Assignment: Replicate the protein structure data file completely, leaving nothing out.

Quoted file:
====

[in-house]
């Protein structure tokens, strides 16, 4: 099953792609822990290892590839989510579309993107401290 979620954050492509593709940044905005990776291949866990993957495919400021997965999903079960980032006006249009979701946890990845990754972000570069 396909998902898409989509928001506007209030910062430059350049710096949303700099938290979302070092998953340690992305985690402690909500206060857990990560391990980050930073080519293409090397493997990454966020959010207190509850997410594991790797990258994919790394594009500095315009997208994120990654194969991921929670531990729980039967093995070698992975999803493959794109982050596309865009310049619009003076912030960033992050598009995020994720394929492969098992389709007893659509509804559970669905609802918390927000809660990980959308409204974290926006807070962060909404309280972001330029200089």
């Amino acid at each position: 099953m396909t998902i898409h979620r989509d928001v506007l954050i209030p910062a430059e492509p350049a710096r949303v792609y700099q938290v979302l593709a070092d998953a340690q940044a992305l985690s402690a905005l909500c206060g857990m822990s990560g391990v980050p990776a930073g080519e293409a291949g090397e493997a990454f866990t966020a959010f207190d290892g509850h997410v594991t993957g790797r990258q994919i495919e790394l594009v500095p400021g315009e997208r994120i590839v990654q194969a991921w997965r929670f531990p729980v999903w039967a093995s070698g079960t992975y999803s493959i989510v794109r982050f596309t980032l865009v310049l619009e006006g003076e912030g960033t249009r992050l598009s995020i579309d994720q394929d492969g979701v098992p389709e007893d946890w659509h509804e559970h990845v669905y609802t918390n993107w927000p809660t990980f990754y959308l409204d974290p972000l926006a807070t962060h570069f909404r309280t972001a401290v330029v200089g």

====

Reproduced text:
[in-house]
């Protein structure tokens, strides 16, 4: 099953792609822990290892590839989510579309993107401290 979620954050492509593709940044905005990776291949866990993957495919400021997965999903079960980032006006249009979701946890990845990754972000570069 396909998902898409989509928001506007209030910062430059350049710096949303700099938290979302070092998953340690992305985690402690909500206060857990990560391990980050930073080519293409090397493997990454966020959010207190509850997410594991790797990258994919790394594009500095315009997208994120990654194969991921929670531990729980039967093995070698992975999803493959794109982050596309865009310049619009003076912030960033992050598009995020994720394929492969098992389709007893659509509804559970669905609802918390927000809660990980959308409204974290926006807070962060909404309280972001330029200089």
């Amino acid at each position: 099953m396909t998902i898409h979620r989509d928001v506007l954050i209030p910062a430059e492509p350049a710096r949303v792609y700099q938290v979302l593709a070092d998953a340690q940044a992305l985690s402690a905005l909500c206060g857990m822990s990560g391990v980050p990776a930073g080519e293409a291949g090397e493997a990454f866990t966020a959010f207190d290892g509850h997410v594991t993957g790797r990258q994919i495919e790394l594009v500095p400021g315009e997208r994120i590839v990654q194969a991921w997965r929670f531990p729980v999903w039967a093995s070698g079960t992975y999803s493959i989510v794109r982050f596309t980032l865009v310049l619009e006006g003076e912030g960033t249009r992050l598009s995020i579309d994720q394929d492969g979701v098992p389709e007893d946890w659509h509804e559970h990845v669905y609802t918390n993107w927000p809660t990980f990754y959308l409204d974290p972000l926006a807070t962060h570069f909404r309280t972001a401290v330029v200089g």